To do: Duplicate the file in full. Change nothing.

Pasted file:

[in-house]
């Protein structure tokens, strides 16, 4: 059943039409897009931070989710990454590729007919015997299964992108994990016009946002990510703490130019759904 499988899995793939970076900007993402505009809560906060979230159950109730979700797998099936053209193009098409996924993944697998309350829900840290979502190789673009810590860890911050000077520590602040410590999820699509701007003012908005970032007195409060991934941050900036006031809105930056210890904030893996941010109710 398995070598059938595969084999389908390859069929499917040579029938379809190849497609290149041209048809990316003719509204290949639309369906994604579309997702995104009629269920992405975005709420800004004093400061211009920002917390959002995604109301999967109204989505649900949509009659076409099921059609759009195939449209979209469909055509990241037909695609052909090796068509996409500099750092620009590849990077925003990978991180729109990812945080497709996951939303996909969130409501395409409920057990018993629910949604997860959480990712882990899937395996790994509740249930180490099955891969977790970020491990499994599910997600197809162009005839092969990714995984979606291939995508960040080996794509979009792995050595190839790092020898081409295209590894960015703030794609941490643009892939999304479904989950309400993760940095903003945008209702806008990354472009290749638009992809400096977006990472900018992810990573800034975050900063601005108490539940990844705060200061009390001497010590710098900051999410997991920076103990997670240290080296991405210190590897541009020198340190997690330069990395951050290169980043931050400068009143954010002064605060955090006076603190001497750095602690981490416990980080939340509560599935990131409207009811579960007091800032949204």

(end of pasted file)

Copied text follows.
[in-house]
């Protein structure tokens, strides 16, 4: 059943039409897009931070989710990454590729007919015997299964992108994990016009946002990510703490130019759904 499988899995793939970076900007993402505009809560906060979230159950109730979700797998099936053209193009098409996924993944697998309350829900840290979502190789673009810590860890911050000077520590602040410590999820699509701007003012908005970032007195409060991934941050900036006031809105930056210890904030893996941010109710 398995070598059938595969084999389908390859069929499917040579029938379809190849497609290149041209048809990316003719509204290949639309369906994604579309997702995104009629269920992405975005709420800004004093400061211009920002917390959002995604109301999967109204989505649900949509009659076409099921059609759009195939449209979209469909055509990241037909695609052909090796068509996409500099750092620009590849990077925003990978991180729109990812945080497709996951939303996909969130409501395409409920057990018993629910949604997860959480990712882990899937395996790994509740249930180490099955891969977790970020491990499994599910997600197809162009005839092969990714995984979606291939995508960040080996794509979009792995050595190839790092020898081409295209590894960015703030794609941490643009892939999304479904989950309400993760940095903003945008209702806008990354472009290749638009992809400096977006990472900018992810990573800034975050900063601005108490539940990844705060200061009390001497010590710098900051999410997991920076103990997670240290080296991405210190590897541009020198340190997690330069990395951050290169980043931050400068009143954010002064605060955090006076603190001497750095602690981490416990980080939340509560599935990131409207009811579960007091800032949204």